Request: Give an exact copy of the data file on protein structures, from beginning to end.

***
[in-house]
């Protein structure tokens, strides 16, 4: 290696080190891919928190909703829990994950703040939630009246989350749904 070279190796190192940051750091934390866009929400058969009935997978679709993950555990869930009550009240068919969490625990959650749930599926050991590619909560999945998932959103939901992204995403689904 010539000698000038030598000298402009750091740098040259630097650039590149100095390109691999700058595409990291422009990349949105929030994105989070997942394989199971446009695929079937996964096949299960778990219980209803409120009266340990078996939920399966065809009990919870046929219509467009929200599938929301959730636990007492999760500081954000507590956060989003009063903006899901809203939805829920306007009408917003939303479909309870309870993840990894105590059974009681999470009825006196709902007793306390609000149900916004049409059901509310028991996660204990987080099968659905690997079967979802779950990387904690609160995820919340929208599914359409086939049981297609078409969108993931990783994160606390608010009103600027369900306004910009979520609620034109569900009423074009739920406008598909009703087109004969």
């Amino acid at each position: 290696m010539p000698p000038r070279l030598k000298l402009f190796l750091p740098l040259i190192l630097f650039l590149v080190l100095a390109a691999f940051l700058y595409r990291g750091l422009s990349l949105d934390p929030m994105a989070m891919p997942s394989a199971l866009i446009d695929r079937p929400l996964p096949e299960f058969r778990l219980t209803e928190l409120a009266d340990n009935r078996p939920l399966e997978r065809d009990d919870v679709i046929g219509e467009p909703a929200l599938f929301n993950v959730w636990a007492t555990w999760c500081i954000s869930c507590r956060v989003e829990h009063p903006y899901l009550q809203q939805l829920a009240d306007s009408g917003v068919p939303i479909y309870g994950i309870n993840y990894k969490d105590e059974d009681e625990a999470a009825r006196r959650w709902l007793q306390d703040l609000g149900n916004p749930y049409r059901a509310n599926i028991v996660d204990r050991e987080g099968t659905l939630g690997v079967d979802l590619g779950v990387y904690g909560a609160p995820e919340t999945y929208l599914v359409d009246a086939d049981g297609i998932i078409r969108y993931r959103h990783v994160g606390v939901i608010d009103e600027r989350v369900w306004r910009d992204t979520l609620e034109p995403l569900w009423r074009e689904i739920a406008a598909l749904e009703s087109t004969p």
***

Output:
[in-house]
């Protein structure tokens, strides 16, 4: 290696080190891919928190909703829990994950703040939630009246989350749904 070279190796190192940051750091934390866009929400058969009935997978679709993950555990869930009550009240068919969490625990959650749930599926050991590619909560999945998932959103939901992204995403689904 010539000698000038030598000298402009750091740098040259630097650039590149100095390109691999700058595409990291422009990349949105929030994105989070997942394989199971446009695929079937996964096949299960778990219980209803409120009266340990078996939920399966065809009990919870046929219509467009929200599938929301959730636990007492999760500081954000507590956060989003009063903006899901809203939805829920306007009408917003939303479909309870309870993840990894105590059974009681999470009825006196709902007793306390609000149900916004049409059901509310028991996660204990987080099968659905690997079967979802779950990387904690609160995820919340929208599914359409086939049981297609078409969108993931990783994160606390608010009103600027369900306004910009979520609620034109569900009423074009739920406008598909009703087109004969």
């Amino acid at each position: 290696m010539p000698p000038r070279l030598k000298l402009f190796l750091p740098l040259i190192l630097f650039l590149v080190l100095a390109a691999f940051l700058y595409r990291g750091l422009s990349l949105d934390p929030m994105a989070m891919p997942s394989a199971l866009i446009d695929r079937p929400l996964p096949e299960f058969r778990l219980t209803e928190l409120a009266d340990n009935r078996p939920l399966e997978r065809d009990d919870v679709i046929g219509e467009p909703a929200l599938f929301n993950v959730w636990a007492t555990w999760c500081i954000s869930c507590r956060v989003e829990h009063p903006y899901l009550q809203q939805l829920a009240d306007s009408g917003v068919p939303i479909y309870g994950i309870n993840y990894k969490d105590e059974d009681e625990a999470a009825r006196r959650w709902l007793q306390d703040l609000g149900n916004p749930y049409r059901a509310n599926i028991v996660d204990r050991e987080g099968t659905l939630g690997v079967d979802l590619g779950v990387y904690g909560a609160p995820e919340t999945y929208l599914v359409d009246a086939d049981g297609i998932i078409r969108y993931r959103h990783v994160g606390v939901i608010d009103e600027r989350v369900w306004r910009d992204t979520l609620e034109p995403l569900w009423r074009e689904i739920a406008a598909l749904e009703s087109t004969p």